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Nine-Tenths Unseen: A Psychological Mystery

by Kenneth J. Harvey

I hope it’s not giving away too much to say that much of the “psychological mystery” of Kenneth J. Harvey’s new novel is which partner in this dark tale of a couple in an isolated Newfoundland outpost is crazier. The husband, the book’s narrator, is unnamed, the wife referred to only as “my wife” or “Mother.” While their marriage is manifestly hard on them, it seems to be lethal for anyone who ventures into it. A young son accidentally drowned years before. Now both are agitated about their daughter Julia’s Christmas visit.

“She will see us in a different light,” her father thinks. “How to explain what has become of us?” Returning after years away at university to make her peace – and tell her folks she is pregnant – Julia believes her arsenal of paganism, candles, and unicorn lapel pins will ward off the family demons that drove her away. Her father confides that her mother buries things in the back yard, though he does not tell her that he does too. While he agrees that her mother is sick, he struggles to conceal horrific visions that overtake him with the monotonous regularity of screensavers. Oracular utterances come from the mouths of his neighbours. He is beset by towering erections, worms, tongues of flame, visions of My Lady of Exquisite Agony stripped and spread-eagled on the cross. He imagines (or attempts?) redemptive rituals of penetration and degradation with wife and daughter. While all this is unfolding – nine-tenths unseen – an iceberg that is a close cousin of the one in Findley’s The Telling of Lies looms in the harbour, menacing with symbolism. It blocks the entrance, preventing boats from going out to fish, but then there are no fish left anyway.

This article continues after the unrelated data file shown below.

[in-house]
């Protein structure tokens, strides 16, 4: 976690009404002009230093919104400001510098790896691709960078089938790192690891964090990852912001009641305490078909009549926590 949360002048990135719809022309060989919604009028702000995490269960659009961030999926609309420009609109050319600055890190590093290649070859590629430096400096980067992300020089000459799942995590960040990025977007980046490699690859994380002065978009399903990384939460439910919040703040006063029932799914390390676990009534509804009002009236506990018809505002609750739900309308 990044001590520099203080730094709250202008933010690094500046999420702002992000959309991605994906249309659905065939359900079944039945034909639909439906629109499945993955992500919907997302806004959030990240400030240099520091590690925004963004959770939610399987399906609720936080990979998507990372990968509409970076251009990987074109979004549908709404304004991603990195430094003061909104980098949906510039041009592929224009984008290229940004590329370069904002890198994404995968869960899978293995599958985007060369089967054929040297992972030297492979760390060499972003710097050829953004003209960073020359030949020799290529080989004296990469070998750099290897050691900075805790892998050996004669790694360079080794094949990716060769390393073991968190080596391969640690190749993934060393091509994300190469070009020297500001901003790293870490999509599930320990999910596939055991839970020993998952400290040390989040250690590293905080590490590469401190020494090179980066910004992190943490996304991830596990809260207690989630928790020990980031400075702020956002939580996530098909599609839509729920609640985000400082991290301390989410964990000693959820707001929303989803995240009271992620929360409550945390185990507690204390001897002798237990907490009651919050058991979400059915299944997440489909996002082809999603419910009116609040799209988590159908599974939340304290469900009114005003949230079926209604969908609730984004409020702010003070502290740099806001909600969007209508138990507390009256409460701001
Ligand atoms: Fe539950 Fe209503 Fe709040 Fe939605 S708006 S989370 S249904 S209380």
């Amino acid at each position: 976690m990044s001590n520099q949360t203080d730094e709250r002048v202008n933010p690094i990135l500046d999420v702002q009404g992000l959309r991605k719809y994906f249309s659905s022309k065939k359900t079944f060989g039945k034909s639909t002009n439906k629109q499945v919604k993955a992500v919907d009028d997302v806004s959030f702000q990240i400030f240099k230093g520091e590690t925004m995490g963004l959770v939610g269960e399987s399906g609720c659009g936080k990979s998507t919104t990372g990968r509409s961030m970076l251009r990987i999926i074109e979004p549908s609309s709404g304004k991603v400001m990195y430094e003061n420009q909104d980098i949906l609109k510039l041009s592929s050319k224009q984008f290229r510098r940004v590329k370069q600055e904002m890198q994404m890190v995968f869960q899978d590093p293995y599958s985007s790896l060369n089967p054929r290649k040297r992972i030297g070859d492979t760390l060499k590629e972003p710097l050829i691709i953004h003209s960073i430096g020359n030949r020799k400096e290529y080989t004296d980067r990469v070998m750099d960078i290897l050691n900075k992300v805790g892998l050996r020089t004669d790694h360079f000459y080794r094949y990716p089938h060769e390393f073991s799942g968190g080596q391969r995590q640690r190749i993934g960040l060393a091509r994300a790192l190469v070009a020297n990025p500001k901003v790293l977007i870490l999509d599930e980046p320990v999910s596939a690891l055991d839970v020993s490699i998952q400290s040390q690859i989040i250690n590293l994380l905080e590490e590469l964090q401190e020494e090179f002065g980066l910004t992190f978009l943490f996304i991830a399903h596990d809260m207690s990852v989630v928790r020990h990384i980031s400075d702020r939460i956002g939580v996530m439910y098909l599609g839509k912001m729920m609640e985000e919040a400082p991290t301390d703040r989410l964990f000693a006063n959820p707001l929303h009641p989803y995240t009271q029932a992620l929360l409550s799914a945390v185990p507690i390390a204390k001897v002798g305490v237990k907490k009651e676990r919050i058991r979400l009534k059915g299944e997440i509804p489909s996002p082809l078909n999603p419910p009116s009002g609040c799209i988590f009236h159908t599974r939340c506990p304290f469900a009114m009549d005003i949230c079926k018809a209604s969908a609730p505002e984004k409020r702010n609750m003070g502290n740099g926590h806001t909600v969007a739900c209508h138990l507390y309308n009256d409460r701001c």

Harvey’s previous book, the story collection, A Hole That Must be Filled, was noted for its bleakness while it was treated respectfully for its raw vision. This new novel, 12 years in the writing, has a similar profile, its darkness excruciatingly sustained for over 200 pages with few respites. Criticisms of its characterization are pointless – everyone and everything twists in the narrator’s mind’s eye. As a portrait of mental and spiritual disorder, it is often brilliant; its densely worked imagery forms an overwhelming, apocalyptic riddle. As a mystery, psychological or otherwise, it is not so much scary as appalling, making Nine-Tenths Unseen about the last thing I’d chose to take to the beach, or to wile away a difficult Christmas.


Reviewer: Maureen Garvie

Publisher: Somerville House


Price: $19.95

Page Count: 210 pp

Format: Paper

ISBN: 1-895897-65-3

Released: Apr.

Issue Date: 1996-4

Categories: Fiction: Novels